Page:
Part II [Round-Table Discussion] Centralization of Ethics Committees

<Participants> *Honorifics omitted

  • Panelists:
    Yoichi Yamamoto, Head of Academic Clinical Research Center, Department of Medical Innovation, Osaka University Hospital
    Sosuke Iwae, Director of Research Ethics Support Department, Clinical Research Support Center, University of Miyazaki Hospital
    Akira Akabayashi, Deputy Director of Office for Human Research Studies, Faculty of Medicine, the University of Tokyo
  • Coordinator:
    Yuzaburo Uetake, Director General of the Ethics Committee, Office for Human Research Studies, Faculty of Medicine, the University of Tokyo
  • Observer:
    Takuya Watanabe, Office for Human Research Studies, Faculty of Medicine, the University of Tokyo

3.Pros and Cons of Central Research Ethics Committees

Uetake:
How about the advantages and disadvantages of centralization?
Yamamoto:
The greatest disadvantage would be the fact that it could highlight the disparity in terms of readiness. It would not be an issue if each institution is prepared but if ill-equipped institutions are asked to be part of a central committee, could they perform up to the standard? Some may think that there should be no problem as long as the researchers demonstrate a level of excellence. However, researchers are humans, not super heroes. That’s why I believe institutions should support and oversee the research. I think it’s very dangerous to proceed with centralization without considering such argument.
Iwae:

The advantages include increased efficiency and reducing the overall workload. The disadvantage is decline in quality, which is basically the same as what Dr. Yamamoto said. Could institutions that are poorly equipped in terms of staff and competencewhich holds true for University of Miyazaki still ensure the same high quality after suddenly being the subject of centralization…?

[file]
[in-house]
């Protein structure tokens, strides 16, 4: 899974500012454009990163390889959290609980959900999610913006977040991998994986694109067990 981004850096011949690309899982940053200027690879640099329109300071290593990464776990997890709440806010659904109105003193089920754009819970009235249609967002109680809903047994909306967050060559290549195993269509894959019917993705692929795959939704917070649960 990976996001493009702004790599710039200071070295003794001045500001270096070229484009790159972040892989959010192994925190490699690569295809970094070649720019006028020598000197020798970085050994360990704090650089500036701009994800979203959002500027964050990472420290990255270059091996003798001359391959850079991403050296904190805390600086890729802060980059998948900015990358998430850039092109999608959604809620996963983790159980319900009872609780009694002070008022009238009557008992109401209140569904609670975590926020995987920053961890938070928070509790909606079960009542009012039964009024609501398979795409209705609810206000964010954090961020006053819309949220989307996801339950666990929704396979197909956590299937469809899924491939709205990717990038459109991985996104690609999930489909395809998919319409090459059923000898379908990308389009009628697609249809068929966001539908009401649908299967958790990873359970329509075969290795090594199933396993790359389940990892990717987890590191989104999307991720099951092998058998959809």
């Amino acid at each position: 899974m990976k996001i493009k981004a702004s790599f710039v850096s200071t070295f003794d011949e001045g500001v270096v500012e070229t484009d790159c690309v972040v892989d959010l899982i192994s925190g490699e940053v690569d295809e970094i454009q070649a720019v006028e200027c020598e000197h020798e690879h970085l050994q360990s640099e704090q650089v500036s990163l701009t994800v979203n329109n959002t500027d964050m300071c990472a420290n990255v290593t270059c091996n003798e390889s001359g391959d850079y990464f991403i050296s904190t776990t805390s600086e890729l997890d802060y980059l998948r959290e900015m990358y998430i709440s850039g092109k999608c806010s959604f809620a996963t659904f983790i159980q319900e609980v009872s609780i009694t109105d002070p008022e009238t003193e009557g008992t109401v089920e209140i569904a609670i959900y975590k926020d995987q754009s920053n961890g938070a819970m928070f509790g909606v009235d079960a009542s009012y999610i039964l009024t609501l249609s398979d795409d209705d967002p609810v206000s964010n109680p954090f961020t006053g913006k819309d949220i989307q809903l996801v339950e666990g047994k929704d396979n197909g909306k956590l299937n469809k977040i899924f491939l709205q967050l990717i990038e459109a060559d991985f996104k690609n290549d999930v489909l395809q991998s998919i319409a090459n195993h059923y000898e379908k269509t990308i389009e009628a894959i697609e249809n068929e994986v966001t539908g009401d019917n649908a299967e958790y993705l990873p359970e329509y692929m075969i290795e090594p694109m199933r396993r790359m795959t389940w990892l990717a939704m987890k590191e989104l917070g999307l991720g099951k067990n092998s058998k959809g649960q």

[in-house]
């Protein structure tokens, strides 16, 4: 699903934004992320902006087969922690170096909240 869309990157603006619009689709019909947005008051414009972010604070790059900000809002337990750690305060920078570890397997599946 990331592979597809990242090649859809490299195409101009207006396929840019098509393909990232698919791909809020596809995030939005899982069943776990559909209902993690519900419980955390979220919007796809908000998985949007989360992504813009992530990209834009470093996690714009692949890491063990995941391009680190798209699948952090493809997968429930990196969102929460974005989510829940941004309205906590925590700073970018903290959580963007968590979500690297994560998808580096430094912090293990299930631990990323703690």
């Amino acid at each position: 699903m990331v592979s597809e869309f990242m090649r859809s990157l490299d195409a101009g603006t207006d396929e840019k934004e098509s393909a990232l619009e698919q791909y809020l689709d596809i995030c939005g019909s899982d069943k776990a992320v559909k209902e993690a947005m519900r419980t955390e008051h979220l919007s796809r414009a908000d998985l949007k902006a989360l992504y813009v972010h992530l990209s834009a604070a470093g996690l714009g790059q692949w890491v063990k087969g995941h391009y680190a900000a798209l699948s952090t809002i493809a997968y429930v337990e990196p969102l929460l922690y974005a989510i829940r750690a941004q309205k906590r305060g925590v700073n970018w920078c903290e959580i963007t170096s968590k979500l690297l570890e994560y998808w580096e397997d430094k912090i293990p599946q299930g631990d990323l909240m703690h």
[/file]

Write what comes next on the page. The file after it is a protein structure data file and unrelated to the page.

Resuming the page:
Akabayashi:
There hasn’t been much talk regarding how much to follow-up after approval by an ethics committee. We cannot ignore the fact that there may be organizations that find a loophole in the system and take advantage of the central ethics committee’s seal of approval to proceed with an unreasonable experiment on patients.
Uetake:
We can say that another disadvantage is that the central organization could end up with a huge administrative burden. The success of this system heavily relies on the operational improvement of research institutions regardless of size and scale. Therefore, unless the research institutions are well qualified, the central review board playing the key role might be left with the extra work of overseeing the research itself in addition to providing the ethics review.
Yamamoto:
I think that depends on the division of responsibility. However, even if the review is conducted by a central committee, there is still the question of whether the research implementing entities are performing up to the standards….
Akabayashi:
I think the foundation is yet to be built.
Uetake:
You think it is too soon?
Akabayashi:
I’m just saying that there are necessary steps that need to be taken beforehand.
Iwae:
The fact is, central ethics committees are expected to perform too many roles. There are numbers of issues at hand, but the unspoken agreement is that things will take care of themselves once it gets going.